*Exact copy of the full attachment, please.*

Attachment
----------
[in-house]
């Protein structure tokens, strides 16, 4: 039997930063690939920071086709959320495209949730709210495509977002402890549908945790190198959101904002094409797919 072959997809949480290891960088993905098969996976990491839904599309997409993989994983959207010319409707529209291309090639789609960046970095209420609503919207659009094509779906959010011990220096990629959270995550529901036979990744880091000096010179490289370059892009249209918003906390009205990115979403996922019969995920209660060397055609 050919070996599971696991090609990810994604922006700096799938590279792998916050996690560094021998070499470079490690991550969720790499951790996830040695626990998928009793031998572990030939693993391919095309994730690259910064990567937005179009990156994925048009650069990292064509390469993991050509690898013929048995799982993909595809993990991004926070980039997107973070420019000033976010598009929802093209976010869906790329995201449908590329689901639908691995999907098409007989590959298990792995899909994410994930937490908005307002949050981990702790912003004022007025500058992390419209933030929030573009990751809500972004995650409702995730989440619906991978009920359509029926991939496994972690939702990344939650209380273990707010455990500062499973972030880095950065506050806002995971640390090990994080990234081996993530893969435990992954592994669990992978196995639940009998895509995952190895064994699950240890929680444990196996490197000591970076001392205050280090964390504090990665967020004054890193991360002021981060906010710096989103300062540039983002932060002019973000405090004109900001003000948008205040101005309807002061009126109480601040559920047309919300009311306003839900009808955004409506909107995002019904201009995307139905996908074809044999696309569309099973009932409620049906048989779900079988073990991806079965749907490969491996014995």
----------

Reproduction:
[in-house]
């Protein structure tokens, strides 16, 4: 039997930063690939920071086709959320495209949730709210495509977002402890549908945790190198959101904002094409797919 072959997809949480290891960088993905098969996976990491839904599309997409993989994983959207010319409707529209291309090639789609960046970095209420609503919207659009094509779906959010011990220096990629959270995550529901036979990744880091000096010179490289370059892009249209918003906390009205990115979403996922019969995920209660060397055609 050919070996599971696991090609990810994604922006700096799938590279792998916050996690560094021998070499470079490690991550969720790499951790996830040695626990998928009793031998572990030939693993391919095309994730690259910064990567937005179009990156994925048009650069990292064509390469993991050509690898013929048995799982993909595809993990991004926070980039997107973070420019000033976010598009929802093209976010869906790329995201449908590329689901639908691995999907098409007989590959298990792995899909994410994930937490908005307002949050981990702790912003004022007025500058992390419209933030929030573009990751809500972004995650409702995730989440619906991978009920359509029926991939496994972690939702990344939650209380273990707010455990500062499973972030880095950065506050806002995971640390090990994080990234081996993530893969435990992954592994669990992978196995639940009998895509995952190895064994699950240890929680444990196996490197000591970076001392205050280090964390504090990665967020004054890193991360002021981060906010710096989103300062540039983002932060002019973000405090004109900001003000948008205040101005309807002061009126109480601040559920047309919300009311306003839900009808955004409506909107995002019904201009995307139905996908074809044999696309569309099973009932409620049906048989779900079988073990991806079965749907490969491996014995």